He died one June twelve years ago, and each
June since I think of him-- my father--of
The cabin perched on Lake McCullough’s beach
That should belong to me and those I love—
These three young children far beyond his reach.
While hoping ne’er for sentience above,
As years elapse, I wonder nonetheless
What buried truths those wooden walls possess.
In 1993, two decades past
When he and three best childhood friends explored
Wisconsin’s northern shores, their joys amassed
With boyish antics’ glee, my father poured
His stock into this home, which overcast
The isle on which he’d once trekked fish-filled fjords.
Therein, he’d reminisce and drape the star
Flecked nights with Styx, forever yearning far.
I knew him almost thirty years, from when
He plucked me from the orphan agent’s hold
Until I left him, cancerous again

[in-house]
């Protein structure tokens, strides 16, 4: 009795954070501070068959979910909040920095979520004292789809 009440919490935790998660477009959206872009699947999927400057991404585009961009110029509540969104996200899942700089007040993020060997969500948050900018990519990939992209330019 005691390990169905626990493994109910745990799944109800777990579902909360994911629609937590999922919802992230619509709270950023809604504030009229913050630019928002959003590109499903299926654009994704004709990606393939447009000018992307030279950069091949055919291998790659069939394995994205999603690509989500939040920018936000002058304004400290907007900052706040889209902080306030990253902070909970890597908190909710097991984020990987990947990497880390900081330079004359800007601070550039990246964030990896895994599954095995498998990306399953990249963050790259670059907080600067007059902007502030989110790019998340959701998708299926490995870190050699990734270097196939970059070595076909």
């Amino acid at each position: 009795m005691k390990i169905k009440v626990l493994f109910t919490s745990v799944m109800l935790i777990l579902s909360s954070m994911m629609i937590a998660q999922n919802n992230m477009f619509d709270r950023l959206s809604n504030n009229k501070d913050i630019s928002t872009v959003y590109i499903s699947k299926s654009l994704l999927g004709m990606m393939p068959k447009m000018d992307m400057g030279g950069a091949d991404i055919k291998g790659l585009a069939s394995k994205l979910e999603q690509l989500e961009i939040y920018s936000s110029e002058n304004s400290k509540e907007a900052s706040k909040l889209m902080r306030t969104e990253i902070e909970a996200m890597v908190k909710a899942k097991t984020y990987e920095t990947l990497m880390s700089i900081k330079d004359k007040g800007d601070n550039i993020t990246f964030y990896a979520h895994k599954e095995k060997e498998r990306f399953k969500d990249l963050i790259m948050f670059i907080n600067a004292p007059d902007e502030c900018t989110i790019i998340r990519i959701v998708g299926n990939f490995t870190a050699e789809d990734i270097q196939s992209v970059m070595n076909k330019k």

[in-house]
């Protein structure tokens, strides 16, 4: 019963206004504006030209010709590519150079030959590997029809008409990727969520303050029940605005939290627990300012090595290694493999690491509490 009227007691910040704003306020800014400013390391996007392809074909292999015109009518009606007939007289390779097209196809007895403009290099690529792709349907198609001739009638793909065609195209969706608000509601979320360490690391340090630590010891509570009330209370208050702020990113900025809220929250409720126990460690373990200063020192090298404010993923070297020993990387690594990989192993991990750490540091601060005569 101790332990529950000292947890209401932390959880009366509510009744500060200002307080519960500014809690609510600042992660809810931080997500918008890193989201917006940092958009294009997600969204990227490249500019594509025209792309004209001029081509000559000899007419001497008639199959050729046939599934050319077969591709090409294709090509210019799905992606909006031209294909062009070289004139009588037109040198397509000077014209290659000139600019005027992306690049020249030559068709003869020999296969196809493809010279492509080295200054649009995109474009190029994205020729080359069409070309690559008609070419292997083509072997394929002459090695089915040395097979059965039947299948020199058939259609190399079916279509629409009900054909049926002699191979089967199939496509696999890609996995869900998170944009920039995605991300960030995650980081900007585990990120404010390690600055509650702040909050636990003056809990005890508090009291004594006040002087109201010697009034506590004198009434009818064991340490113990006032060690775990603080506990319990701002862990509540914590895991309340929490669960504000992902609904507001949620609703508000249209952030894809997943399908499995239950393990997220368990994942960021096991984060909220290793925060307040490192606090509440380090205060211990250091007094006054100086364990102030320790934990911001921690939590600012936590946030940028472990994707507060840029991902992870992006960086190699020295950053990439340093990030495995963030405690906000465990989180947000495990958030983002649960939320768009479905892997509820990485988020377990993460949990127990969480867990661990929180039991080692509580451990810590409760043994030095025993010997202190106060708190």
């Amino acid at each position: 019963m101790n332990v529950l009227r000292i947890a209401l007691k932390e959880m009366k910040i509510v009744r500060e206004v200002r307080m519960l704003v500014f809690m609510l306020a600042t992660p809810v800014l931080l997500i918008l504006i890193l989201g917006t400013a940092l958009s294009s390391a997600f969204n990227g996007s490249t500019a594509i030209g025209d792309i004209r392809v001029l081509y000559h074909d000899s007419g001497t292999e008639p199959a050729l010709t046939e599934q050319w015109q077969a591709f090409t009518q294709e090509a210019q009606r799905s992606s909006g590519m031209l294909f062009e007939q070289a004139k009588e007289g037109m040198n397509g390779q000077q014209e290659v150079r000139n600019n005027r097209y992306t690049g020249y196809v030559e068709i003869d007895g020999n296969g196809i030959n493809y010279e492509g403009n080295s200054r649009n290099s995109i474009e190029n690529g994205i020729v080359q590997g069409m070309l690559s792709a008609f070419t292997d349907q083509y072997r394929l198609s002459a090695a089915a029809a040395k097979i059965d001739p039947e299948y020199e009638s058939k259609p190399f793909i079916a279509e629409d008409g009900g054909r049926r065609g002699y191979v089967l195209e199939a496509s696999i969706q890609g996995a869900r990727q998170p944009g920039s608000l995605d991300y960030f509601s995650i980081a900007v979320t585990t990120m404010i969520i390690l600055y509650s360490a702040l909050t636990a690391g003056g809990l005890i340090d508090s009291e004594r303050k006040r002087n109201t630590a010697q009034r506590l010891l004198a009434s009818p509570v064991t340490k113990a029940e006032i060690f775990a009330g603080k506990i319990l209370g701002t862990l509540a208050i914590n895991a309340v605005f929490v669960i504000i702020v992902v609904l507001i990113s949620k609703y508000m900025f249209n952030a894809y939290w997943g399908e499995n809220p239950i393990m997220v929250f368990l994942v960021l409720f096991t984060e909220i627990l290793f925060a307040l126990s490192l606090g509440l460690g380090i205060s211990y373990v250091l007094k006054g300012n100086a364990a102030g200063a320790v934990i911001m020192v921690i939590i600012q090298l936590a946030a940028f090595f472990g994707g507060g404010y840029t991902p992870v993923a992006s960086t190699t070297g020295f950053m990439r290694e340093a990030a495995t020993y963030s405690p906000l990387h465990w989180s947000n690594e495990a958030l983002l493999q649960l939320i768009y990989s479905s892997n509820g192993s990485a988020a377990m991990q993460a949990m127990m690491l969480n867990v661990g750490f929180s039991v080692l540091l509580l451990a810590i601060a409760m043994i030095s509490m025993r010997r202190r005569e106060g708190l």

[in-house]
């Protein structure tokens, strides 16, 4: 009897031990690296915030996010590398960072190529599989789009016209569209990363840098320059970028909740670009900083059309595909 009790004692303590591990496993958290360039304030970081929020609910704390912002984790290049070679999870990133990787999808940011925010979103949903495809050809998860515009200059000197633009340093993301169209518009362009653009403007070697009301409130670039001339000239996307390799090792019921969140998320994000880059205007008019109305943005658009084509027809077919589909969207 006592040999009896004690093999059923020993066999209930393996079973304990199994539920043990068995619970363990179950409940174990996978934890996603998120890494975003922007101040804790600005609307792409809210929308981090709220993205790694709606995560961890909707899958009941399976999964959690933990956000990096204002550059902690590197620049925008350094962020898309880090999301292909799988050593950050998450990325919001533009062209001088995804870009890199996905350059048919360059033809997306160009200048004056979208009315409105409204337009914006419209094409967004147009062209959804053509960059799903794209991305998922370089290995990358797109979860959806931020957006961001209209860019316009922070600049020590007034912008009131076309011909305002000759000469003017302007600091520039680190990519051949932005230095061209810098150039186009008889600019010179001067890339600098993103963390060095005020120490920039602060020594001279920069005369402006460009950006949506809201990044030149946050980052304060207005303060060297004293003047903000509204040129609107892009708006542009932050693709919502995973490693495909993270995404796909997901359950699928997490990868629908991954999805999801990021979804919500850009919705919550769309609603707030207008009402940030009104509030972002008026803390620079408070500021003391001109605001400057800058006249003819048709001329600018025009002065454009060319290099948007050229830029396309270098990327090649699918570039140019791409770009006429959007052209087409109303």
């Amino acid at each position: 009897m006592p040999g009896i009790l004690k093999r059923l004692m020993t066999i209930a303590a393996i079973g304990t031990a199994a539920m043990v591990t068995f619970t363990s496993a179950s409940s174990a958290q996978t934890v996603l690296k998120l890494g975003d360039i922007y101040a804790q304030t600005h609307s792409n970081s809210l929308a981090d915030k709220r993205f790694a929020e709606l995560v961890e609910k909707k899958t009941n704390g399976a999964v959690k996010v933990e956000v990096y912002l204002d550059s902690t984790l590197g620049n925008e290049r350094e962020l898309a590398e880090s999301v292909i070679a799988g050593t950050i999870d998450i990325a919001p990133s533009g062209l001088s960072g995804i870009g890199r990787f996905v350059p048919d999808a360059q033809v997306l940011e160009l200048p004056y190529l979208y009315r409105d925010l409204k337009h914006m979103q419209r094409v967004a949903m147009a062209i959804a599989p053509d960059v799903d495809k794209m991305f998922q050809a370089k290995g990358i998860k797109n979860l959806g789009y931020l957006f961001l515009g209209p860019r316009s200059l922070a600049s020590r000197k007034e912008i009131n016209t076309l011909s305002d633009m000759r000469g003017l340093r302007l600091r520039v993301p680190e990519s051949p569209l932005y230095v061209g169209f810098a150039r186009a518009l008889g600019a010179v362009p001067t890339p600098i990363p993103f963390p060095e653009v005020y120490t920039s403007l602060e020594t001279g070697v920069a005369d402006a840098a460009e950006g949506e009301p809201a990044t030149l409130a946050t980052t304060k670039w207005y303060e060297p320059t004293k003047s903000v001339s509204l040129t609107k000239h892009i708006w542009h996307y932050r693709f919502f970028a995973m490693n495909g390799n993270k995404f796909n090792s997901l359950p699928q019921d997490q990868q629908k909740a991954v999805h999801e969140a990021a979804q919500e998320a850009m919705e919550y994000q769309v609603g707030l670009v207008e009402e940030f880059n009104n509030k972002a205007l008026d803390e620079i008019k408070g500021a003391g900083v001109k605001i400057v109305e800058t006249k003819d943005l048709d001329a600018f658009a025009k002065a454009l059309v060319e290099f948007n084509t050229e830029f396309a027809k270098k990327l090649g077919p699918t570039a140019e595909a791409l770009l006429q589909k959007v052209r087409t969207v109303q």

Expiring in his hospice room, grief scrolled
Upon his skin. And when he died, I then
Acknowledged one sole truth I’d never told.
I knew him almost thirty years, and yet
He was a stranger whom I’d never met.
He reveled in his jokester pranks when I
Was young: baked mud-cakes into flowerpots,
Swapped golf balls with the soaps he’d drive sky-high.
He tried, but sent me out with hair in knots,
My sky-blue frocks reversed. And yet, I’d vie
For favor; prized his praise and rued failed shots.
He valued intellect, deemed losing worst,
And so, I recognized no place but first.
But he was also fatalistic, pledged
He’d die when I was young. And then he gave
Me all his keepsakes: fichus, starfish wedged
‘Tween photo frames. He tried, but ne’er forgave
My mother’s faults and tirelessly re-dredged
My own, withdrawing when I felt least brave
And needed him the most. Then months ‘fore death,
And grandson’s birth, he shunned me with one breath.
Each June, remembering his heart’s own home,
I see him perched atop his fishing pier
Deft-casting illness from his line, to roam
Sought-after youth’s bright sphere. Would they appear
Amidst the soaring pines, lake’s lapping foam—
The answers to the questions I’d, for fear,
Not posed? If I stood there, where he once stood,
Would I perceive our bond as he once could?
If you have any comments on this poem, Mindy Watson would be
pleased to hear from you.